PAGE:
Saturday, November 16, 2019

Brutality of Slavery Essay Example for Free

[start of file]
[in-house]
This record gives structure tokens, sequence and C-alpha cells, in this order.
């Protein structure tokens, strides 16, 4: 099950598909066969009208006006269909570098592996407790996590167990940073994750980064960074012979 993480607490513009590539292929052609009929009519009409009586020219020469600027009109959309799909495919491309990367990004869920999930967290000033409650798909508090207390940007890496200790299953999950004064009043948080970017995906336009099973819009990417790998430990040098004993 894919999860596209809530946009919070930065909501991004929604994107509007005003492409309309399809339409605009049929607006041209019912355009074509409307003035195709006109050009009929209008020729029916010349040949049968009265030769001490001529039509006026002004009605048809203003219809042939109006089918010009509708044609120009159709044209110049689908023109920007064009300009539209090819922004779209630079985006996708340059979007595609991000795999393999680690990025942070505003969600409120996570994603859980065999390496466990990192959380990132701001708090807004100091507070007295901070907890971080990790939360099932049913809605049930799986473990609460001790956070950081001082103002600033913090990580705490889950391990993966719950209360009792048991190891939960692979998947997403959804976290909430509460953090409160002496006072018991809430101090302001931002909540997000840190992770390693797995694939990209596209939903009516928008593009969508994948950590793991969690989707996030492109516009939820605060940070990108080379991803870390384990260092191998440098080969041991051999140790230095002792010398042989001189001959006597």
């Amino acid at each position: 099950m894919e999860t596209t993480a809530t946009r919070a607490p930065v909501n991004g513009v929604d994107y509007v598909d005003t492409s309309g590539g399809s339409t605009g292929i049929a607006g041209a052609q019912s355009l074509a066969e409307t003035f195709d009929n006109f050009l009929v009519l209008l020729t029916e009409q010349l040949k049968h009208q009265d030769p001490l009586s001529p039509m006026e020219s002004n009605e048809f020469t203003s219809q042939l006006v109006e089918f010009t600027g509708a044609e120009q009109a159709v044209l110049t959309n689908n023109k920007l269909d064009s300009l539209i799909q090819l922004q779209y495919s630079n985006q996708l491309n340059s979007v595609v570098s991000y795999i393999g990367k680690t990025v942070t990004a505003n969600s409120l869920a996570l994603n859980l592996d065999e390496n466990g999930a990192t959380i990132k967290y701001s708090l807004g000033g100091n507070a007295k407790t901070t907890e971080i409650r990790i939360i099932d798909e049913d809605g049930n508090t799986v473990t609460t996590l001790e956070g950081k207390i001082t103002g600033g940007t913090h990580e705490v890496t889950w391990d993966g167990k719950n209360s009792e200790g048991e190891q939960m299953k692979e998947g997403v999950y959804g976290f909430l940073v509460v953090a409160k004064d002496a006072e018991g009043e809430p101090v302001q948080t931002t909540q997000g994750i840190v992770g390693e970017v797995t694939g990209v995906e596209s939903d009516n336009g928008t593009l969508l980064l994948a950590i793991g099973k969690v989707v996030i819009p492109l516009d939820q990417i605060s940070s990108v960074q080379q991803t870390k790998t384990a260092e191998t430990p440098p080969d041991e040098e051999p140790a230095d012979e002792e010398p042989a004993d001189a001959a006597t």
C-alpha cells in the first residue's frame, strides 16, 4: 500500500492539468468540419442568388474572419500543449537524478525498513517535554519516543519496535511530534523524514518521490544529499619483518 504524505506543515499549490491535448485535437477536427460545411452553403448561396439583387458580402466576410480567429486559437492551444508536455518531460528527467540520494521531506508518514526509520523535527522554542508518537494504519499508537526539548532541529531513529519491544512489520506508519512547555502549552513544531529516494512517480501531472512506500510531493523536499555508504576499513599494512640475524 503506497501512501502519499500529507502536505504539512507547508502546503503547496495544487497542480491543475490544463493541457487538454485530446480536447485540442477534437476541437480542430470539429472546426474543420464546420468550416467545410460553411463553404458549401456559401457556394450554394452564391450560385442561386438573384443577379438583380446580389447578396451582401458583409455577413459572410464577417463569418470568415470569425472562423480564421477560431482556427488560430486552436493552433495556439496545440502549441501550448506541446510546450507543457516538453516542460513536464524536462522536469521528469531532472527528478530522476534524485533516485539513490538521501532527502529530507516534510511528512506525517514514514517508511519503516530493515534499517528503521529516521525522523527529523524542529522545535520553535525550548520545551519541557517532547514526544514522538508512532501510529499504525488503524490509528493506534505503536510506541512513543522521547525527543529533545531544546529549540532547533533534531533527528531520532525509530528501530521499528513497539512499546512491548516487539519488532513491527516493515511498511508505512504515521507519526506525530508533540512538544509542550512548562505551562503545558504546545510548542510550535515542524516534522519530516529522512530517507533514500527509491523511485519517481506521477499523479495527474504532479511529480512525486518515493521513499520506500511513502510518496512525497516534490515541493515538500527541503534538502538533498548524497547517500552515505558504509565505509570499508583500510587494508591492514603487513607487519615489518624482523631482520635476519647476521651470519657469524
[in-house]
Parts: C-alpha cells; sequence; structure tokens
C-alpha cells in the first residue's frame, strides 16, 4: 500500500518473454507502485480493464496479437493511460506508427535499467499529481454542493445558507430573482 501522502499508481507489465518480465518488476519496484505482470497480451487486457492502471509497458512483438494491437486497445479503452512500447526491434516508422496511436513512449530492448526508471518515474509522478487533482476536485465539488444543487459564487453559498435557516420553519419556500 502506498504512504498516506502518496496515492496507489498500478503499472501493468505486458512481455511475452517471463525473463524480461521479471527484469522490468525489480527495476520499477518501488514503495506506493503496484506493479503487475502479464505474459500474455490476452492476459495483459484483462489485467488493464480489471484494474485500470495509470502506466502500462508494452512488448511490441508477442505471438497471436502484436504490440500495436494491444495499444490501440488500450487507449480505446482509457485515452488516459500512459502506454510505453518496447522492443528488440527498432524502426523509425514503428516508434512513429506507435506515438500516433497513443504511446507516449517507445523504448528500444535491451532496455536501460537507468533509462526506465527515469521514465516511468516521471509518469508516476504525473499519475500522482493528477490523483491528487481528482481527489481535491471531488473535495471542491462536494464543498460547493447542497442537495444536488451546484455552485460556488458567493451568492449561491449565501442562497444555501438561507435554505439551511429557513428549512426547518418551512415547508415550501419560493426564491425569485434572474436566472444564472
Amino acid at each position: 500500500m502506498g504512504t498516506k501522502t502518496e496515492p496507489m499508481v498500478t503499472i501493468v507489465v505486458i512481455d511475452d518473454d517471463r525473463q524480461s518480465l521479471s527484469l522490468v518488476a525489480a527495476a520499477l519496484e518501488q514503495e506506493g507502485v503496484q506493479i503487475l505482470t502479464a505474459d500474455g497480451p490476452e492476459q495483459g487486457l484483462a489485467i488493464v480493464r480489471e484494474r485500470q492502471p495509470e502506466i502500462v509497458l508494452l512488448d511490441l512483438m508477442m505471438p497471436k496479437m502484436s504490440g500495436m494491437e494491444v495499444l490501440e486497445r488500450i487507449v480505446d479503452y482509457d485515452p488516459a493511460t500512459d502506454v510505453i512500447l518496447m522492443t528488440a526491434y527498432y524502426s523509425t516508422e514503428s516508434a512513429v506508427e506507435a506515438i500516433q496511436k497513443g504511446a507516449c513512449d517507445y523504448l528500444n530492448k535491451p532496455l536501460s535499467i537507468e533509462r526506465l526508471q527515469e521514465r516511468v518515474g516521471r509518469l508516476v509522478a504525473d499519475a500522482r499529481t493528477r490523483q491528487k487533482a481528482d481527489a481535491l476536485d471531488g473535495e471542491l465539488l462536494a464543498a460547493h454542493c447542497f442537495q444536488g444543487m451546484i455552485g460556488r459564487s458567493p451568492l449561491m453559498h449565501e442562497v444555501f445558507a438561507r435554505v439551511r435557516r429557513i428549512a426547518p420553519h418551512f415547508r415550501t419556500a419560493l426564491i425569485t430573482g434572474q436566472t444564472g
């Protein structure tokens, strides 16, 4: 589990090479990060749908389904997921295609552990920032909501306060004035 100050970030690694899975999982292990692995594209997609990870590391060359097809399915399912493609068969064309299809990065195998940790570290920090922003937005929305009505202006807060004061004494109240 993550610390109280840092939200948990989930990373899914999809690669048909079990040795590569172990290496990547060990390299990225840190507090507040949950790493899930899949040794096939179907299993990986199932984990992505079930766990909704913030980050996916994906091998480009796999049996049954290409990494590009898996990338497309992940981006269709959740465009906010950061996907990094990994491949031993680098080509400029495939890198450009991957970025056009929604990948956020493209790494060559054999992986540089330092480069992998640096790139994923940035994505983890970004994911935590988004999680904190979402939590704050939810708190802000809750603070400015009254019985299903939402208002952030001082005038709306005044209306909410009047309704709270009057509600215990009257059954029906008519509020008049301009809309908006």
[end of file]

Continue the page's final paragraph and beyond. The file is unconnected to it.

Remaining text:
Brutality of Slavery Essay In history, slavery has been a large problem in The United States and has caused many issues. We know slavery as history, while people like Frederick Douglass and Harriet Jacobs knew slavery as their lives. Frederick Douglass was a man who was born and raised as a slave, he never knew his mother and watched many terrifying things as a child. Another known slave was Harriet Jacobs; she was a slave who was abused in many ways. Both of these slaves lived through hardship and turbulence growing up. Most people could not even fathom the pain and suffering these two slaves endured. They were considered to be chattel slaves. Chattel is a type of slavery. According to Dictionary. com chattel is â€Å"any article of tangible property other than land, buildings, and other things annexed to land. † Slaveholders feel as though their slaves have no rights and they are their own property. Most slaves during this time were chattel slaves and were treated very poorly by there slaveholders. In his essay on brutality toward slaves, Frederick Douglass shares some of the horrors that were his reality. As a slave himself, he understands from first-hand experience how badly slaves were treated. He mentions emotional and physical abuse he received from his slaveholder. He talked about how the slaves were not allowed to know how old they were or information that might expose them to more about their families. Douglass mentioned the fact that slaveholders would whip the slaves until bloody while making other slaves watch. Slaveholders would shoot and kill their slaves if they did not follow orders, Douglass acknowledges. Slaveholders would keep all personal information from their slaves. The fact that a slave would not have the right to know how old they are would create emotional hardship and eliminate an important sense of self. Some slaveholders would not allow the slave to know anything about his or her mother or father. They would give the slaves very little information so they could not investigate further. Douglass was one of the slaves who barely knew his own mother. The most he ever saw her was just a few times at night while he was sleeping. She would take the long trip to see him after a long day in the fields, but she would have to be back before morning came the next day. Only being able to see one’s mother three or four times in a person’s life, and not being able to know anymore information about one’s life, would be considered abuse in many ways. Whipping a slave was a very normal action in this time. Slaves, whether they ‘deserved’ it or not, could be whipped for many reasons. Douglass mentions many times when his slaveholder would whip his own aunt. Douglass said, â€Å"I have often been awakened at the dawn of day by the most heart-rending shrieks of an own aunt of mine, whom he used to tie up to a joist, and whip upon her naked back till she was literally covered with blood. † His slaveholder took great pleasure in whipping and torturing his slaves. It is heartbreaking knowing that it was considered socially and morally okay to commit such brutalities. Douglass talks about a time when a slave named Demby was shot and killed in front of an entire plantation of slaves. The slaveholder told Demby to come to him, but Demby refused, so the slaveholder took out his gun and shot him. A thrill of horror flashed through every soul upon the plantation†¦Ã¢â‚¬  said Douglass. The slaveholder said that he killed him because he was â€Å"unmanageable. † He also said that Demby was setting a bad example for the other slaves and if he did not take care of the problem, the other slaves would follow. Women played a vital role in slavery, the pain and suffering they had to endure was terrible. Women had to bear hardship in many different ways such as sexual abuse, chattel type slavery, and the relationship between the slaveholder, his wife and the slave. All of these rigorous situations are forced upon an African American woman creating emotional and physical abuse. While reading Incidences in the Life of a Slave Girl by Harriet Jacobs, one could notice a constant theme in the slaveholder’s ideology toward the slave. As brought up earlier, most slaves were chattel slaves, meaning that their slaveholders treated them as if they were property and with no respect. Jacobs says, â€Å"He told me I was his property; that I must be subject to his will in all things. † (Jacobs pg. 2). Obviously, Mr.  Flint treated Jacobs as if he had zero respect for her. Jacobs mid teen years is when her life as a slave girl escalated. Mr. Flint, her slaveholder had absolutely no respect for the fact that she was an innocent young girl. â€Å"My master began to whisper foul words in my ear. Young as I was, I could not remain ignorant of their import. † (Jacobs pg. 1). These actions were not uncommon in slaveholder/slave relationships because of the sense of ownership. The wife of the slaveholder and her relationship to the female slave, in this case being Jacobs, could be detrimental. Not only the relationship between the wife and the female slave is important in history, but it also creates a struggle between the African American female and the slaveholder. The wife could be considered psychotic because of the jealously placed in a relationship such as theirs. Jacobs mentioned thatâ€Å"†¦she spent many a sleepless night to watch over me. Sometimes I woke up, and found her bending over me. † Most people, whether in the same relationship as them or not would think that is weird and would have psychotic tendencies. Insidences in the Life of a Slave Girl and Both narratives written by Frederick Douglass and Harriet Jacobs were tools in the abolition of slavery. The narratives gave African Americans a voice. They brought international attention to the issues and brutality of slavery. This basically put pressure on the United States to address the issue. Also, the ideology of slavery is based on the belief that blacks are inferior to whites. When sociologists first began trying to explain inferiority, a big argument was that there was no African literature. These narratives really showed the eloquence of African people.